I think that a key is that we have been able to make use of the high level of expertise that we’ve developed as part of the JAL Group, rolling out our experience in duty-free and other airport-related services. And we are also involved in overseas airport business development; now in Laos, Myanmar, and Mongolia.

The duty-free shops in Laos

Domestically, we take care of airport delivery services, the logistic businesses that are at airports, and sending luggage and goods from/to the airport. This is something we are doing as our subsidiary company called JAL ABC, Inc.

To be honest, post-COVID-19 we have seen significant recovery, and even with the airline companies, we are seeing higher levels of demand for engine repair. You might know that during COVID-19 many of the Japanese companies did not lay off their staffs, a stark difference to some other countries. That has been affecting a lot of airplane services, and companies that require engine overhaul, maintenance, and repair all suffer greatly due to a lack of manpower in the course of recovery. However, since Japanese companies did not lay off staff, a lot of companies now rely on Japanese manpower. Also, globally there is a deficiency in the supply of engine parts and components for airplanes. To find a way to overcome this deficit in procurement, what is needed is the shortening of turnaround time for maintenance, overhaul, and repair services. It is now coming down to speed. We’ve developed a unique system to shorten the turnaround time for maintenance, overhaul, and repair. We believe that continual improvement in this regard such as developing systems is prominent to strengthen our company’s performance moving forward.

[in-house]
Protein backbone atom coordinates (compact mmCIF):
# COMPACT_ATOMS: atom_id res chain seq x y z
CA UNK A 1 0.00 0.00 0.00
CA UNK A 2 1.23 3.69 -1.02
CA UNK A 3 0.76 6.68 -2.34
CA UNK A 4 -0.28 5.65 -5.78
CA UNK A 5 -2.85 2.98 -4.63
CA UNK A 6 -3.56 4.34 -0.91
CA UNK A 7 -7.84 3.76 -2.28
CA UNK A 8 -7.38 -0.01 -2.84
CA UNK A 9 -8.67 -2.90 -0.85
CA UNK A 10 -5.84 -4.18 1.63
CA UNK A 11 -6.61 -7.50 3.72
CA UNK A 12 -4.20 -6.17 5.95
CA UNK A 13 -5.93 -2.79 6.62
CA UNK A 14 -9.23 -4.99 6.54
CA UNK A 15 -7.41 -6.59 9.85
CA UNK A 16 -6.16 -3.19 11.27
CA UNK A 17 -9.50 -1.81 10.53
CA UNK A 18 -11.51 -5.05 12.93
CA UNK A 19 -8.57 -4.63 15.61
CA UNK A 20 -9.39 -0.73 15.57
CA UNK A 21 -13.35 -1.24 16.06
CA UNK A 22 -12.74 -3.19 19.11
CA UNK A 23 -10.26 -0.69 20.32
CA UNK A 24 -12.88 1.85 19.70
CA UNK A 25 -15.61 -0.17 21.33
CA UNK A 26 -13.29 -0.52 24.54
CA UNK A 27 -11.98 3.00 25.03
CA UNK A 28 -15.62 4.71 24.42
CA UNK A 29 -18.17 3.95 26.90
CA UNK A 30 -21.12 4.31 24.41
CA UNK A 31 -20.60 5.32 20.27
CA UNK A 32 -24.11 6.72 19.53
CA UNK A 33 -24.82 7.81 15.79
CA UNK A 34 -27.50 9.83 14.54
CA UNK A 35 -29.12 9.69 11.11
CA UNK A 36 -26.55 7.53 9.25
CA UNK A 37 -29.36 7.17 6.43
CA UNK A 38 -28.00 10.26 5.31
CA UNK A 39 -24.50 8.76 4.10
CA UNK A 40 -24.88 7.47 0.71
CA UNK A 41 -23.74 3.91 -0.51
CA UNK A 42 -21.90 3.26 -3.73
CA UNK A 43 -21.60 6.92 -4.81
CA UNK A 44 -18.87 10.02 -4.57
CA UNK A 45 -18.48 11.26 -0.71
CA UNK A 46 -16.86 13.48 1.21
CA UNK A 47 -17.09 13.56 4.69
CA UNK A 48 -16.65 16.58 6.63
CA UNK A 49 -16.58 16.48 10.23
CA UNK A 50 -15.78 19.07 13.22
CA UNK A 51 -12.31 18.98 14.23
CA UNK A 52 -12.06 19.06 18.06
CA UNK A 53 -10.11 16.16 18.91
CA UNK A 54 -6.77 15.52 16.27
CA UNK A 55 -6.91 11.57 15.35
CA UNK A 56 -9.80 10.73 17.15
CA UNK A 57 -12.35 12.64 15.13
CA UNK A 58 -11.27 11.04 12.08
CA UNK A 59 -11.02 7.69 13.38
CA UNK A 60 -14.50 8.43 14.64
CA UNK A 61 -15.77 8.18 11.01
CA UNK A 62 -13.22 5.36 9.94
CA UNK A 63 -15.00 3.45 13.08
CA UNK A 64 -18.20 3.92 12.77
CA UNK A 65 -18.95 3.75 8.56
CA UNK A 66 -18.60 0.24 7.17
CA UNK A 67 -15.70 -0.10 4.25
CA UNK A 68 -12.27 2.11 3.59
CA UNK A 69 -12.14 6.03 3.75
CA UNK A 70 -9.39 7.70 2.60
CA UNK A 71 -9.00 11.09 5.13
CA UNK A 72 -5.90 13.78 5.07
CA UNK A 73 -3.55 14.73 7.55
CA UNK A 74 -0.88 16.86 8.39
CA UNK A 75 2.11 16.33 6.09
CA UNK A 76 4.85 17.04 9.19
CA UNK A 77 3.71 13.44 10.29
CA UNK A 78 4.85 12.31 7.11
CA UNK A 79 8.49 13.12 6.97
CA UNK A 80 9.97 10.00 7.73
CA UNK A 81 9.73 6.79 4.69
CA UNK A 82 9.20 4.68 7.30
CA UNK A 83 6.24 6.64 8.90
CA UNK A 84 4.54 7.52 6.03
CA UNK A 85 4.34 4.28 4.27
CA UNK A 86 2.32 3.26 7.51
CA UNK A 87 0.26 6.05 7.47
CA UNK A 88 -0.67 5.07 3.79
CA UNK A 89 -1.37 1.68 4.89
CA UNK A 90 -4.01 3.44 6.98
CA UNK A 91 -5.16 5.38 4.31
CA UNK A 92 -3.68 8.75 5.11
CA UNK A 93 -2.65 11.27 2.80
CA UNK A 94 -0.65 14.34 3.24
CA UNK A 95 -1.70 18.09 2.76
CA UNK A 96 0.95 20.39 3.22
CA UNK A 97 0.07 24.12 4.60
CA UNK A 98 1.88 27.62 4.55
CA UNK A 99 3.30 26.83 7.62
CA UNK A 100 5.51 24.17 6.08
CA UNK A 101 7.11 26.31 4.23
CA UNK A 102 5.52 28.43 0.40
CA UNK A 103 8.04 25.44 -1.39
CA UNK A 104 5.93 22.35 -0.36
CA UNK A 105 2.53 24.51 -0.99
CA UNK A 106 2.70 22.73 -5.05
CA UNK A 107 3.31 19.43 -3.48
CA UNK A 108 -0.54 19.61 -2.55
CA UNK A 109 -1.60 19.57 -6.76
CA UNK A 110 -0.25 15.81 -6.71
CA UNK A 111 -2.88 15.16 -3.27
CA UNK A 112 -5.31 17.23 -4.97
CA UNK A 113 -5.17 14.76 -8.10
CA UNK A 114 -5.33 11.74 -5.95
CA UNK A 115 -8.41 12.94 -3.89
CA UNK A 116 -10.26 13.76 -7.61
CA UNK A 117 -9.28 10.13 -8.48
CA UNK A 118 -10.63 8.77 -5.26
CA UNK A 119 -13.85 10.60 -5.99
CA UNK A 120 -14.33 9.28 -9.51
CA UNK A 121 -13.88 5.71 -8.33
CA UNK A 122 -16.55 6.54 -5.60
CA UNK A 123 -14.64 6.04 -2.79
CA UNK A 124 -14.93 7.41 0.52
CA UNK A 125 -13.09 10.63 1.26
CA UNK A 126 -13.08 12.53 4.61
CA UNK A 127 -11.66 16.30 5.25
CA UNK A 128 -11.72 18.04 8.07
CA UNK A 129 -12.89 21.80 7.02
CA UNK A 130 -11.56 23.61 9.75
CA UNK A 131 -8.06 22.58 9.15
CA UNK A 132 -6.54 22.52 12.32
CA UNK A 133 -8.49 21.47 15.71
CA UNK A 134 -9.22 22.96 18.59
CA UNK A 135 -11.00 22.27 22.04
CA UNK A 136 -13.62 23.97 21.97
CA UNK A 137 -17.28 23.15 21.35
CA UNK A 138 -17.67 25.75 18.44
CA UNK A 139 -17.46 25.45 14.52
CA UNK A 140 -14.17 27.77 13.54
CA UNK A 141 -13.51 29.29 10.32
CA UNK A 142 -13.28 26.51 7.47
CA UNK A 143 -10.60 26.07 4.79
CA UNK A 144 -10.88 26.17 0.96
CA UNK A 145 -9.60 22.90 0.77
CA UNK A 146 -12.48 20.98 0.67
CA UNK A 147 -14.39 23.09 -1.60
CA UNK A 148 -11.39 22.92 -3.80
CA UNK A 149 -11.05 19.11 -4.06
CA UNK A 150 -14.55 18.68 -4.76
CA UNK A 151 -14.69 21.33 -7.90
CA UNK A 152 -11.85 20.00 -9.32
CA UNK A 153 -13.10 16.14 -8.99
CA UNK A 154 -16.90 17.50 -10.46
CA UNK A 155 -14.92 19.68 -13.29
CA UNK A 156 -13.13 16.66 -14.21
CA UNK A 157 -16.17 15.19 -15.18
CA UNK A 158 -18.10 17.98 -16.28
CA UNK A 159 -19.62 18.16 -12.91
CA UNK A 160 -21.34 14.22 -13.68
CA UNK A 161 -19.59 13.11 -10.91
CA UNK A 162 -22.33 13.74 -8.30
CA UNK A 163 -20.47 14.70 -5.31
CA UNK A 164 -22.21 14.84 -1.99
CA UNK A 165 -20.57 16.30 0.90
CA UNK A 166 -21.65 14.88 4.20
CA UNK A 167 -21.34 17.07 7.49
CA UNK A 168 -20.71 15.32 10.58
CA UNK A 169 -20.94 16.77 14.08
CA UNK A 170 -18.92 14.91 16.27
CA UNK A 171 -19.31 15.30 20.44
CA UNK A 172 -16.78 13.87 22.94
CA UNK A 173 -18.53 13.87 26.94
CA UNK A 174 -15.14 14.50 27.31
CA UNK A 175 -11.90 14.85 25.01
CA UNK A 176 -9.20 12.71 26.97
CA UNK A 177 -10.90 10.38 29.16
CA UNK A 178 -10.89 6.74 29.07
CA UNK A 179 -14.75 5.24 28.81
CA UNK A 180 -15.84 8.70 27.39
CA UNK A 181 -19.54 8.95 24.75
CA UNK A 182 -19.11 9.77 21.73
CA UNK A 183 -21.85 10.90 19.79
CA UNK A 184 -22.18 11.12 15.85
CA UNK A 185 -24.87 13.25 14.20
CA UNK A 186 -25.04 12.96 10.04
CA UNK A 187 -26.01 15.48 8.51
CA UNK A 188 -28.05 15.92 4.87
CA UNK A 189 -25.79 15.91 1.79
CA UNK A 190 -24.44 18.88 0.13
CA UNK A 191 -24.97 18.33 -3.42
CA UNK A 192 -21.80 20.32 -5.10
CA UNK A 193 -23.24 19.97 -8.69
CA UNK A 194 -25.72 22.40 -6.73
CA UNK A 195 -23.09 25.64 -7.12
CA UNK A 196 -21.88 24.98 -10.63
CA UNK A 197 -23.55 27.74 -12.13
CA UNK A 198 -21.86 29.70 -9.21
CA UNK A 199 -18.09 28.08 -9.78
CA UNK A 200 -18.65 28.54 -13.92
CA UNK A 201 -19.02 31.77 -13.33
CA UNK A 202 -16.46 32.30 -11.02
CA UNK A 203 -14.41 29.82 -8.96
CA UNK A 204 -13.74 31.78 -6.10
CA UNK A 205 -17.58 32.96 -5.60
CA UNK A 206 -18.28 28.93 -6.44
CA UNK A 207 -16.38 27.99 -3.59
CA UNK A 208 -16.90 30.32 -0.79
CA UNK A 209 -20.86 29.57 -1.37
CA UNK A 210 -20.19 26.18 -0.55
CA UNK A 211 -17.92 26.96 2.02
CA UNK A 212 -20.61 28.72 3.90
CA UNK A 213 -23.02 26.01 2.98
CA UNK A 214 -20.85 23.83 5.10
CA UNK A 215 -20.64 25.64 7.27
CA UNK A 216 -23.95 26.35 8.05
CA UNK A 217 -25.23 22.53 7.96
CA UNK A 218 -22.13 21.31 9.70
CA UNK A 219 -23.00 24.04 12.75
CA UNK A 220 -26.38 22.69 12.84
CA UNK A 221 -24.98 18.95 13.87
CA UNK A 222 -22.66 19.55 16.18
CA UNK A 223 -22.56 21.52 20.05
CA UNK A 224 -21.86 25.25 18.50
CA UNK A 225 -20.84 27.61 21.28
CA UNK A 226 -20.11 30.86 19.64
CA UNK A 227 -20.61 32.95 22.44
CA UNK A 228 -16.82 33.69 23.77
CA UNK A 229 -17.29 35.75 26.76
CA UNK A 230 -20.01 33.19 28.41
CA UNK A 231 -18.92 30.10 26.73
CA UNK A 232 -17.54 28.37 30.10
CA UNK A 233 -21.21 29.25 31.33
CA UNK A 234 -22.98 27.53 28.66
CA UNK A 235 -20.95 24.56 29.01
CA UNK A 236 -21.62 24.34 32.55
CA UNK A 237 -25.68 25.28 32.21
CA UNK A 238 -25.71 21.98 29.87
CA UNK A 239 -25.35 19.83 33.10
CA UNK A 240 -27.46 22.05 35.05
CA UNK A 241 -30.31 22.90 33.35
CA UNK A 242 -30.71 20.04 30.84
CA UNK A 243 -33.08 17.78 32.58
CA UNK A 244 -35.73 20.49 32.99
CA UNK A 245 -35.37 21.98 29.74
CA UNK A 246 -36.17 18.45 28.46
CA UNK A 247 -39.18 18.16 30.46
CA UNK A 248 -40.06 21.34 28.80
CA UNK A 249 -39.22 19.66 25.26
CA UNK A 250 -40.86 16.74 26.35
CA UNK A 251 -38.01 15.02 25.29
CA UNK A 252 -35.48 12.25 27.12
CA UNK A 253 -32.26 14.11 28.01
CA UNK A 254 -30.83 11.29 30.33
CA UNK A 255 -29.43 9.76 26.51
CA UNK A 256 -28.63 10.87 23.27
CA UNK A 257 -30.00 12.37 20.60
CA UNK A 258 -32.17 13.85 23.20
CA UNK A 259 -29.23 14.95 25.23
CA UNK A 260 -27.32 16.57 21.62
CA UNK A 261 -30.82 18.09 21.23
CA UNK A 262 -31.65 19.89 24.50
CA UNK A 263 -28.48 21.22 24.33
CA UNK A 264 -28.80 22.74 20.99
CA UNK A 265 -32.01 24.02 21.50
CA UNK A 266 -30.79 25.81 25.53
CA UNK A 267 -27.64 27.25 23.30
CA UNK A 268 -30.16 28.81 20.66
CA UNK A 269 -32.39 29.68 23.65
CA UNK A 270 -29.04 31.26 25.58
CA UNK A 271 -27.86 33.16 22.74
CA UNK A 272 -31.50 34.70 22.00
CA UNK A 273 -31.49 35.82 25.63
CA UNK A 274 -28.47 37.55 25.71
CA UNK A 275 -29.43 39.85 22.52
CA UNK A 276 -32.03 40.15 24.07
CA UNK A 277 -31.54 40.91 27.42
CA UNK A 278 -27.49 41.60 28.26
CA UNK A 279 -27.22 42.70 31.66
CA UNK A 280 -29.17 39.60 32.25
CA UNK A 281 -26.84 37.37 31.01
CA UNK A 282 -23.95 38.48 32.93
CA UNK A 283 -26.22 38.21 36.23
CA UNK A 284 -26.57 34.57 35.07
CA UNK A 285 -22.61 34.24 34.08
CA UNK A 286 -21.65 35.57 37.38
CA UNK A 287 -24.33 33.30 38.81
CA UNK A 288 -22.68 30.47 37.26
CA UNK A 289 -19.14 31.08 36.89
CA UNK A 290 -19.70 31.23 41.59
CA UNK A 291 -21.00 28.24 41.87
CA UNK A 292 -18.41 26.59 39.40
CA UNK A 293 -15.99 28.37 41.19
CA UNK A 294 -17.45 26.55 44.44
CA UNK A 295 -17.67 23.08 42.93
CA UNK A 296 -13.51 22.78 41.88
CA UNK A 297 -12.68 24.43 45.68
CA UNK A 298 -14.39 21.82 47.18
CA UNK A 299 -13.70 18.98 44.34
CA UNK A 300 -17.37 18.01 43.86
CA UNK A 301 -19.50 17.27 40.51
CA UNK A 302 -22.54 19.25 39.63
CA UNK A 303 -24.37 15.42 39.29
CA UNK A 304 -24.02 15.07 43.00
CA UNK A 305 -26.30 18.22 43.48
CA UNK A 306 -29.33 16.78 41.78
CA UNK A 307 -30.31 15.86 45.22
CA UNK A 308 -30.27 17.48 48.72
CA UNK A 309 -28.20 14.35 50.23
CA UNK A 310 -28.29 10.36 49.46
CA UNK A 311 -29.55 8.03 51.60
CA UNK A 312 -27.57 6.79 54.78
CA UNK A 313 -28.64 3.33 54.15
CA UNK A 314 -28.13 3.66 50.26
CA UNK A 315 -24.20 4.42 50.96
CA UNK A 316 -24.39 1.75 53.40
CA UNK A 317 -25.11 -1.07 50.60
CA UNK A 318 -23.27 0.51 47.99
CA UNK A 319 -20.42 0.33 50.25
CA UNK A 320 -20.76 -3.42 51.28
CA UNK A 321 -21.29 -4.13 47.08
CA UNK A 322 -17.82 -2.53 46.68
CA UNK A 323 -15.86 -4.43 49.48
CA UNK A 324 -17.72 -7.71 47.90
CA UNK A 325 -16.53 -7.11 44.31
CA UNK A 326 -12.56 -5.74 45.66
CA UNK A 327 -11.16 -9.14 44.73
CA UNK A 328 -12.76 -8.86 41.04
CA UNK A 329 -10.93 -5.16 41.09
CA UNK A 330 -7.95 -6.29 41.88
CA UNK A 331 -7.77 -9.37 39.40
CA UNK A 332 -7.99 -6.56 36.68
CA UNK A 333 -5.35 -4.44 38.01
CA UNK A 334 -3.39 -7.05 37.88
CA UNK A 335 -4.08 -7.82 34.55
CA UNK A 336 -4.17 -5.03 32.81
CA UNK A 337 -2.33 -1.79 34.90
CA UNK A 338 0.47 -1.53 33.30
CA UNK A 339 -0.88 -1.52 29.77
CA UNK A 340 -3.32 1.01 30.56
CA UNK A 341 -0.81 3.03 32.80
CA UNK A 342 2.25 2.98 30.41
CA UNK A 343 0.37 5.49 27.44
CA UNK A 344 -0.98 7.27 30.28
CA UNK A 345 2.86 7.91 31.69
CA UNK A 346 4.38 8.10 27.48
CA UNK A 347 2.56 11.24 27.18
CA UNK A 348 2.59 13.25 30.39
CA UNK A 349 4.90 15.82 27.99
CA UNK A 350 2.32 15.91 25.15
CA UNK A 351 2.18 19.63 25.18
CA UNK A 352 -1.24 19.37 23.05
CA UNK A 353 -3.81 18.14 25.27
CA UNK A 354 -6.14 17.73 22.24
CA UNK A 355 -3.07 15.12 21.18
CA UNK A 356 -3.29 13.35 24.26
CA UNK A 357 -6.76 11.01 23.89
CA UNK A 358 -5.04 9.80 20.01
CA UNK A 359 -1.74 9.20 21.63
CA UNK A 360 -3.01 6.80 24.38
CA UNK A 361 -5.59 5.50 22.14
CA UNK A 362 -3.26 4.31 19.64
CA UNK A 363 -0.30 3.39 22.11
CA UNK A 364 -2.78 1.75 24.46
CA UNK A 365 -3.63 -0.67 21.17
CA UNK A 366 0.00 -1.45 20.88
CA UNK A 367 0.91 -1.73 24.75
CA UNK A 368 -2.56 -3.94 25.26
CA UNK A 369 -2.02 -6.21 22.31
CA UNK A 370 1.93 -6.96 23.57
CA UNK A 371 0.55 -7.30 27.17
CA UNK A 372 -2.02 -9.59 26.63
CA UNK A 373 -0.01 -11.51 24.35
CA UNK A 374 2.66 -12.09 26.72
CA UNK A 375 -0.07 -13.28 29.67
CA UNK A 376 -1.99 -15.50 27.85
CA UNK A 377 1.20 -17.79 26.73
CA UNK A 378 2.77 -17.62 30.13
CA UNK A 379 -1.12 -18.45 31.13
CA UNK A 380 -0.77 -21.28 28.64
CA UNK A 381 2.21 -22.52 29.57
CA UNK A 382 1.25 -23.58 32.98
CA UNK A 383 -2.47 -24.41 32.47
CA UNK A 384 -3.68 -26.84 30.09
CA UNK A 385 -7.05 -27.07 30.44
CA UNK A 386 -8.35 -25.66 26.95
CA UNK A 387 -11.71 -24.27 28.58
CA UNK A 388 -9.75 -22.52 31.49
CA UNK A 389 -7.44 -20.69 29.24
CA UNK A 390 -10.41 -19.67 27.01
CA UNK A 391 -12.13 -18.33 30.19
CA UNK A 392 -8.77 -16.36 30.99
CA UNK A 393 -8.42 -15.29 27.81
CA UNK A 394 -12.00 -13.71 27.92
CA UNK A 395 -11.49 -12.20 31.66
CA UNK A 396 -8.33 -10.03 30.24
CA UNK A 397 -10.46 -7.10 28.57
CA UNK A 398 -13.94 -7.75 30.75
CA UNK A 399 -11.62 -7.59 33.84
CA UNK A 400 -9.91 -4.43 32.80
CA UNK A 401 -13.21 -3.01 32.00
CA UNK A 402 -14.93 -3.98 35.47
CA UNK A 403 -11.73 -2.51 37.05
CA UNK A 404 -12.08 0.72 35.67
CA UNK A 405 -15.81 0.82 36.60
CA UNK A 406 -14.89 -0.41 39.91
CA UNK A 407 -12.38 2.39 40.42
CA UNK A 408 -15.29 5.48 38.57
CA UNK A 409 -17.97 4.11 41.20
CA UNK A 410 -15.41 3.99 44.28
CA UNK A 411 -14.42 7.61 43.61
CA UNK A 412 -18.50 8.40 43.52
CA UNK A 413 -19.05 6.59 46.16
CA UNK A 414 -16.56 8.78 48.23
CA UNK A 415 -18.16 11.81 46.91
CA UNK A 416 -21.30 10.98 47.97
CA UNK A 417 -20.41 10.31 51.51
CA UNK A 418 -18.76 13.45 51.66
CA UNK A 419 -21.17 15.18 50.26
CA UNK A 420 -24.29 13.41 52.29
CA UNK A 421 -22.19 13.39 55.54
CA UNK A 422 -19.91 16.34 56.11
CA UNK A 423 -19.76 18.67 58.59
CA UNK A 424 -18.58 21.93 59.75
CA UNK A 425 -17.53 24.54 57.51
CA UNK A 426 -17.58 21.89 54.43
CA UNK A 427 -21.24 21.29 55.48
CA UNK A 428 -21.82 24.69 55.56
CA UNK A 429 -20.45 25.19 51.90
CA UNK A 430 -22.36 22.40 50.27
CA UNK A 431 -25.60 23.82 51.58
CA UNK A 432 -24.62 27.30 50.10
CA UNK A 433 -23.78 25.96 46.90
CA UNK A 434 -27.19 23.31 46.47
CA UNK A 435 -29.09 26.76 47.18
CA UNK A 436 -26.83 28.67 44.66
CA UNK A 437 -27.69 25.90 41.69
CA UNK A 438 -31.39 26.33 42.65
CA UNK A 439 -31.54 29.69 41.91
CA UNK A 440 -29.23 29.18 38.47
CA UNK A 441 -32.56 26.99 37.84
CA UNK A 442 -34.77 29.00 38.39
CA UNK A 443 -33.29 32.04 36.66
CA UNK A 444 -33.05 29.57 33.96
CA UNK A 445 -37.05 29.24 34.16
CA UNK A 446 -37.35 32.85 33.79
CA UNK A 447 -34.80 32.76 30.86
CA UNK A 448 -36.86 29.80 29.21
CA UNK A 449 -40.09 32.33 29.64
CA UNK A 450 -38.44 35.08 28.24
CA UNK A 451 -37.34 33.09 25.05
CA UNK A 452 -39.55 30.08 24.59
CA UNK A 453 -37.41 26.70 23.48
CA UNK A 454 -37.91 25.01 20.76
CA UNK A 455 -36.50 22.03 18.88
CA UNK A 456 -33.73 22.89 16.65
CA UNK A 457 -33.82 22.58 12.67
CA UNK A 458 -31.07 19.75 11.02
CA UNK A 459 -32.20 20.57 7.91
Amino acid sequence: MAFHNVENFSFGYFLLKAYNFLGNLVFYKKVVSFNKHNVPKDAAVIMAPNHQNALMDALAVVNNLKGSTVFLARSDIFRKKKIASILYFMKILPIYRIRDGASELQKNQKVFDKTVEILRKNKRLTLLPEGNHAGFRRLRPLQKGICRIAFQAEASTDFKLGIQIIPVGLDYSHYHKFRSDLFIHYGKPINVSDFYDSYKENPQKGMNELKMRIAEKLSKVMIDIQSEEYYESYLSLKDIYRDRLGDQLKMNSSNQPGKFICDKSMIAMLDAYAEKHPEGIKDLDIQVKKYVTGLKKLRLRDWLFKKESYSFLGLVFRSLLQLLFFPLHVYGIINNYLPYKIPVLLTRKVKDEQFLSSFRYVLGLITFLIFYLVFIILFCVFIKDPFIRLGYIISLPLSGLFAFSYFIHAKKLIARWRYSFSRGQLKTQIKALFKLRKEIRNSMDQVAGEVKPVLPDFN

Second-hand parts have also seen a booming surge in recent times. There is a huge demand for second-hand parts. To get a solid hand into the second-hand engine parts and components market we are exploring options in buying used engines. These are engines of airplanes that are at the end of their life cycle so then we buy these used engines and begin to separate them into components and parts that can then be sold in the second-hand market. Even there, however, there is competition, so now we are seeing the leasing of engines while they are still in flight. You lease the engines beforehand while they’re still usable, and then at the end of their life cycle, you already have it.

I would now like to talk more about how we’ve been able to lessen the risk that we experience as a result of our focus on the aviation domain, which was hugely impacted during the COVID-19 pandemic. We tried to focus our energy on non-aviation domain in order to carve out new sales channels.


Can you go into more detail about these non-aviation sales channels you are exploring?